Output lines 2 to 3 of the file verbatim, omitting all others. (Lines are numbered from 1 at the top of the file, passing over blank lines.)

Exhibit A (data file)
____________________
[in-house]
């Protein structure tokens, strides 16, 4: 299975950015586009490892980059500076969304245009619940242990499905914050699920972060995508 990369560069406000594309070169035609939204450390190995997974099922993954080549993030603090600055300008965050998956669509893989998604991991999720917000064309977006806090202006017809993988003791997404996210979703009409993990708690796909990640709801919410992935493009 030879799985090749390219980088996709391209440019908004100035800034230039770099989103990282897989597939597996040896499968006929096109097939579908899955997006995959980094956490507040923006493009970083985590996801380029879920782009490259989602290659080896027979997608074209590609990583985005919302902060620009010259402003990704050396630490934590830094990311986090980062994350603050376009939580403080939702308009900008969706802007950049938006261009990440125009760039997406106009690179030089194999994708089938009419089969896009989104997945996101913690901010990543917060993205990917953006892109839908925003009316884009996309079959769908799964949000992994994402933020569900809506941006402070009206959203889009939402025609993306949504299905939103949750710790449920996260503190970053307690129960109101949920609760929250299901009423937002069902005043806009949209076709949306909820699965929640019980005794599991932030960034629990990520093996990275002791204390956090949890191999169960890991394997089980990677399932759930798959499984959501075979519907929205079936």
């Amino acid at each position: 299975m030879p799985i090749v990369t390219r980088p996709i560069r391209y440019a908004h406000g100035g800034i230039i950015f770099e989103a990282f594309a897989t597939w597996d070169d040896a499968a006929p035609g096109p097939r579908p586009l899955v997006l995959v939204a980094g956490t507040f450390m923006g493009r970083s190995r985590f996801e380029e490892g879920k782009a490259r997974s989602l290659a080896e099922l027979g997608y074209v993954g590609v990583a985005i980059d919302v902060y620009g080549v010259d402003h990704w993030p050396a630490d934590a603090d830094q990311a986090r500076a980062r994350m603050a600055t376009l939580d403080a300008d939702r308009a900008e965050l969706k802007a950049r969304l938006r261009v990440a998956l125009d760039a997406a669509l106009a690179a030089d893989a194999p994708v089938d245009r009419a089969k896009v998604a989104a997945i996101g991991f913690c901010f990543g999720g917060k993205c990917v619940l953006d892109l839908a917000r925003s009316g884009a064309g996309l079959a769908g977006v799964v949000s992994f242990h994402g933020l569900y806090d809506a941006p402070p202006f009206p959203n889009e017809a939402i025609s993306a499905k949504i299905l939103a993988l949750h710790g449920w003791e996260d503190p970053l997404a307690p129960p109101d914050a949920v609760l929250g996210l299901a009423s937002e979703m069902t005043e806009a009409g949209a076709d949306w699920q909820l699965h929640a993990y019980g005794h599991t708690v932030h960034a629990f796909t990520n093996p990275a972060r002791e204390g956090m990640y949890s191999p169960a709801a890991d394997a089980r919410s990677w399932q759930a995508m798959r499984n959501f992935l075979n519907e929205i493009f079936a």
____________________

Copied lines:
């Protein structure tokens, strides 16, 4: 299975950015586009490892980059500076969304245009619940242990499905914050699920972060995508 990369560069406000594309070169035609939204450390190995997974099922993954080549993030603090600055300008965050998956669509893989998604991991999720917000064309977006806090202006017809993988003791997404996210979703009409993990708690796909990640709801919410992935493009 030879799985090749390219980088996709391209440019908004100035800034230039770099989103990282897989597939597996040896499968006929096109097939579908899955997006995959980094956490507040923006493009970083985590996801380029879920782009490259989602290659080896027979997608074209590609990583985005919302902060620009010259402003990704050396630490934590830094990311986090980062994350603050376009939580403080939702308009900008969706802007950049938006261009990440125009760039997406106009690179030089194999994708089938009419089969896009989104997945996101913690901010990543917060993205990917953006892109839908925003009316884009996309079959769908799964949000992994994402933020569900809506941006402070009206959203889009939402025609993306949504299905939103949750710790449920996260503190970053307690129960109101949920609760929250299901009423937002069902005043806009949209076709949306909820699965929640019980005794599991932030960034629990990520093996990275002791204390956090949890191999169960890991394997089980990677399932759930798959499984959501075979519907929205079936």
């Amino acid at each position: 299975m030879p799985i090749v990369t390219r980088p996709i560069r391209y440019a908004h406000g100035g800034i230039i950015f770099e989103a990282f594309a897989t597939w597996d070169d040896a499968a006929p035609g096109p097939r579908p586009l899955v997006l995959v939204a980094g956490t507040f450390m923006g493009r970083s190995r985590f996801e380029e490892g879920k782009a490259r997974s989602l290659a080896e099922l027979g997608y074209v993954g590609v990583a985005i980059d919302v902060y620009g080549v010259d402003h990704w993030p050396a630490d934590a603090d830094q990311a986090r500076a980062r994350m603050a600055t376009l939580d403080a300008d939702r308009a900008e965050l969706k802007a950049r969304l938006r261009v990440a998956l125009d760039a997406a669509l106009a690179a030089d893989a194999p994708v089938d245009r009419a089969k896009v998604a989104a997945i996101g991991f913690c901010f990543g999720g917060k993205c990917v619940l953006d892109l839908a917000r925003s009316g884009a064309g996309l079959a769908g977006v799964v949000s992994f242990h994402g933020l569900y806090d809506a941006p402070p202006f009206p959203n889009e017809a939402i025609s993306a499905k949504i299905l939103a993988l949750h710790g449920w003791e996260d503190p970053l997404a307690p129960p109101d914050a949920v609760l929250g996210l299901a009423s937002e979703m069902t005043e806009a009409g949209a076709d949306w699920q909820l699965h929640a993990y019980g005794h599991t708690v932030h960034a629990f796909t990520n093996p990275a972060r002791e204390g956090m990640y949890s191999p169960a709801a890991d394997a089980r919410s990677w399932q759930a995508m798959r499984n959501f992935l075979n519907e929205i493009f079936a």